PILAF WITH SOUR CHERRIES AND LENTILS by Stavros Macrakis
* Basmati or Patna rice is a particularly flavorful and long-grained rice
from India or Pakistan. Any Indian store and many ‘natural foods’ stores
carry it. It is well worth the premium price (about $1.10 a pound);
‘Texmati’ is apparently the same strain grown in Texas, but does not have
anything like the same taste. Inspect and clean it before using, there are
often unhusked grains and occasionally pebbles mixed in. Then rinse in two
changes of water and drain thoroughly. If you cannot get Basmati, use a
good-quality unconverted long-grain rice (Alma, Carolina, but NOT Uncle
* Red lentils are about half the diameter of ordinary brown lentils. Do
not substitute brown lentils, which will probably not cook fast enough. Red
lentils are available in Indian, Middle Eastern and some ‘natural foods’
stores. They often contain largish pebbles, so inspect them carefully.
Rinse to get rid of dust, and drain. Red lentils are also very good by
themselves, simply boiled with a few spices and served with butter.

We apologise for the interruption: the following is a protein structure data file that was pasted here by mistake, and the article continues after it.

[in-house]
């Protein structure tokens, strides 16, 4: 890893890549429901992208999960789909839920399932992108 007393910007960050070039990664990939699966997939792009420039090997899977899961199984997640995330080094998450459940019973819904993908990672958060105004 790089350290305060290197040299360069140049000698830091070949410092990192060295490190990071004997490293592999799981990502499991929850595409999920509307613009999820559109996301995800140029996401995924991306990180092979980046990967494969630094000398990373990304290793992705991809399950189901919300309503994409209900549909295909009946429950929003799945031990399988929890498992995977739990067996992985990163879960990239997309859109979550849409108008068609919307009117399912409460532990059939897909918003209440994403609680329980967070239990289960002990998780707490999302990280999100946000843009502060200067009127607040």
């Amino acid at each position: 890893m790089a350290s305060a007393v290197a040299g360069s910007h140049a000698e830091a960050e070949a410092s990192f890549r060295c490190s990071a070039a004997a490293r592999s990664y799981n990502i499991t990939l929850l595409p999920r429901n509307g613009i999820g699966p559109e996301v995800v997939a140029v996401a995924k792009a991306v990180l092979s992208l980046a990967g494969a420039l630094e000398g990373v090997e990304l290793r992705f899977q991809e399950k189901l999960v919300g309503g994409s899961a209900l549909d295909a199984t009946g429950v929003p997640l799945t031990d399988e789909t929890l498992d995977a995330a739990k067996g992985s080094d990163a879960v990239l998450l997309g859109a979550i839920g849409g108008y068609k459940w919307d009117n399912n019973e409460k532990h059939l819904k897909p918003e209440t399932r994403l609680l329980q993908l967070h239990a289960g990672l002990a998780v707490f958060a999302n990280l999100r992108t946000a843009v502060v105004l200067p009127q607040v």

* Sour cherries (in the Middle East, v/w i s/sh n e/a/ino: Greek
Vissino, Slavic and Turkish Vishnea, Arabic Wishna) are available fresh for
about one week a year. Most sour cherries go into cherry syrups, pies and
preserves. Canned sour cherries are quite good. You will usually find
them in the home pie-making section of your market, near the canned
blueberries and baker’s supplies, or with the canned fruits. There are
occasional stones. (That is, pits, not rocks!) Middle Eastern stores will
often have sour cherry preserves, which are too sweet for this recipe.
* Almost any stock or broth will work in this recipe. Chicken or lamb is
most appropriate, in the latter case, used rather dilute. This is one of
the few recipes where you can actually get away with canned chicken broth,
but watch the salt.
CALORIES: 537.4 |
FAT: 15.7g |
PROTEIN: 17.1g |
CARBS: 82.8g |